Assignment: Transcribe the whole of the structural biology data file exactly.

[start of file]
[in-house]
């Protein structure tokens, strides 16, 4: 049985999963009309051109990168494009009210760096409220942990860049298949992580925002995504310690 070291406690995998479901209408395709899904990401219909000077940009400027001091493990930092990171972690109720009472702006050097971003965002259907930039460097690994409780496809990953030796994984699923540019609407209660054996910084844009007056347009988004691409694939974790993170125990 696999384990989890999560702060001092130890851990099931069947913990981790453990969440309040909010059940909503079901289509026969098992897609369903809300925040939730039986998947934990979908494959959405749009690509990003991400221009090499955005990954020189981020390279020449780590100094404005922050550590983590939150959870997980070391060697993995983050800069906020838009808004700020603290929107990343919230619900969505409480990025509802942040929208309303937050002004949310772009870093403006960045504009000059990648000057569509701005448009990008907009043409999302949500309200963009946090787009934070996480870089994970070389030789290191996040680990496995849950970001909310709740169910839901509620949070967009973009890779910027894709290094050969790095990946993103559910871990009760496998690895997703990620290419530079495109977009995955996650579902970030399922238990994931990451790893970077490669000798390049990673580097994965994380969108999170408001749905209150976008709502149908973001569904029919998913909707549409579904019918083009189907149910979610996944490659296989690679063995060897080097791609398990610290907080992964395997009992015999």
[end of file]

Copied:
[in-house]
């Protein structure tokens, strides 16, 4: 049985999963009309051109990168494009009210760096409220942990860049298949992580925002995504310690 070291406690995998479901209408395709899904990401219909000077940009400027001091493990930092990171972690109720009472702006050097971003965002259907930039460097690994409780496809990953030796994984699923540019609407209660054996910084844009007056347009988004691409694939974790993170125990 696999384990989890999560702060001092130890851990099931069947913990981790453990969440309040909010059940909503079901289509026969098992897609369903809300925040939730039986998947934990979908494959959405749009690509990003991400221009090499955005990954020189981020390279020449780590100094404005922050550590983590939150959870997980070391060697993995983050800069906020838009808004700020603290929107990343919230619900969505409480990025509802942040929208309303937050002004949310772009870093403006960045504009000059990648000057569509701005448009990008907009043409999302949500309200963009946090787009934070996480870089994970070389030789290191996040680990496995849950970001909310709740169910839901509620949070967009973009890779910027894709290094050969790095990946993103559910871990009760496998690895997703990620290419530079495109977009995955996650579902970030399922238990994931990451790893970077490669000798390049990673580097994965994380969108999170408001749905209150976008709502149908973001569904029919998913909707549409579904019918083009189907149910979610996944490659296989690679063995060897080097791609398990610290907080992964395997009992015999």